Desalination can work
Re “Desalination comes of age” (Forum, Mariel Garza, Oct. 19): My colleagues and I have studied the biological effects of seawater desalination for decades and concluded that the brine discharge resulting from this process can be effectively managed to minimize impacts to the marine environment.
Properly sited and designed desalination plants discharge concentrated seawater into the marine environment without causing dead zones. The potential impacts of a desalination plant depend largely upon the physical and biological characteristics of the receiving waters. Thus it is critical that site-specific conditions are taken into account.
The Carlsbad and Huntington Beach desalination projects, for example, were issued a discharge permit after extensive review of scientific studies by California regional water control boards indicated that they will not have a significant impact on marine life.
Digital Access for only $0.99
For the most comprehensive local coverage, subscribe today.
Daniel Cartamil, La Jolla
Seawater used in desert lands
I would like to express my gratitude for the article “Desalination comes of age.” I have lived in Northern California since 1984 and have seen steady drought. I have also seen irresponsible water waste by majority of the population and was always wondering why is nobody doing anything.
There are technology and ways to manage water resources. I know that Libya built the largest desalination facility in the world, brought fresh water to desert places and turned them into lush orchards. Israel does that, too.
It was a huge relief to read your article. Please pray for more desalination stations in this state. I predict that clean air and fresh water will be a main commodity soon.
Daniel Bojckov-Defoto, Sacramento
Precautions, not PC-ness
Re “Don’t make partisan issue out of Ebola work” (Viewpoints, Oct. 19): The notion that political correctness and economics should enter into the Ebola discussion is nonsensical. The cost of a pandemic would far exceed the cost of providing aid to the African nations affected by curtailment of travel to and from those nations.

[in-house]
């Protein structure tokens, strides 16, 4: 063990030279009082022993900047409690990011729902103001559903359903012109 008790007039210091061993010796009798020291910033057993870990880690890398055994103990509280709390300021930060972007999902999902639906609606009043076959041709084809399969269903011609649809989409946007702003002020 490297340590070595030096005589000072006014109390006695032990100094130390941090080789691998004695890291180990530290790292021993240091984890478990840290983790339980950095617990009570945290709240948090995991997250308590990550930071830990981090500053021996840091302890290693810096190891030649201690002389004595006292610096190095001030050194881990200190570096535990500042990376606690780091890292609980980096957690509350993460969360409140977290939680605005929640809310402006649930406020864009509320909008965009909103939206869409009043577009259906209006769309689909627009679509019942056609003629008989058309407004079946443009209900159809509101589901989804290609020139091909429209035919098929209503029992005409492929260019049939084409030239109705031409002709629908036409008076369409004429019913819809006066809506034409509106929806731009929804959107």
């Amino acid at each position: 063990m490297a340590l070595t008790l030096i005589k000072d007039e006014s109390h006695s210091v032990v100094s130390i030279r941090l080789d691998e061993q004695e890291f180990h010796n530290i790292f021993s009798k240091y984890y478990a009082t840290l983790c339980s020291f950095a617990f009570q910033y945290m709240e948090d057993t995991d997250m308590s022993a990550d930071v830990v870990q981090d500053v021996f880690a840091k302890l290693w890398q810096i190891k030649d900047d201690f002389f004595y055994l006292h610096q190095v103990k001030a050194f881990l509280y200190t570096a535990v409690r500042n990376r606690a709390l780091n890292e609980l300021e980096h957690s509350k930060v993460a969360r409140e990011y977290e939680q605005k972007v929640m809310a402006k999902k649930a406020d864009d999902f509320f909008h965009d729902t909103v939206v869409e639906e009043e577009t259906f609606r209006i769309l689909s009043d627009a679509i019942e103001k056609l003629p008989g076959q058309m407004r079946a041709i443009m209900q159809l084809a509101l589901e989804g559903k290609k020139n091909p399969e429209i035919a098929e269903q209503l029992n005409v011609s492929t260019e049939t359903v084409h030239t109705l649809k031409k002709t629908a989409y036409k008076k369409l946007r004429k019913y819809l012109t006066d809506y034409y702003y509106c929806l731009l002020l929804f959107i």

The plan to set up quarantine centers at U.S. airports is equally ludicrous. Why would you allow possibly infected patients to board an aircraft, placing other passengers and crew at risk, when the isolation and quarantine centers could be placed at the place of departure in Africa?
If this inconveniences a few travelers from Africa, so be it. Other African nations have restricted travel to their countries. Why should the U.S. and other countries in Europe and across the globe act differently?
In my dental office, my staff and I practice standard precautions to prevent the spread of disease. It seems to me our government, with the lives of millions at stake, should act accordingly. This is hardly the time for political correctness on the part of our government.
Melvin E Pearson, Rio Vista
Far from a ‘glitz-fest’
Re “New Senate leader starts off on a sour note with glitz-fest” (Editorials, Oct. 18): I’m disappointed that the editorial about Sen. Kevin De León’s swearing-in ceremony focused on the location and cost. As a political science professor at a community college and director of a youth-development organization in East Los Angeles, I thought it was an important event for our youths to attend.
De León personally delivered tickets to the event to youths living in the oldest public housing development in Los Angeles because he wanted to make sure they would be part of the swearing in. He wants them to be engaged and to care about their government. The event was a gathering of community members from across the senator’s district. There was no pomp or circumstance, but a gathering of a diverse group of young and old from some of the poorest neighborhoods in Los Angeles.
I’m so glad that this event didn’t happen in Sacramento for a few privileged groups to attend, but that it took place in his district for all of us to take part.
Maria Lou Calanche, Los Angeles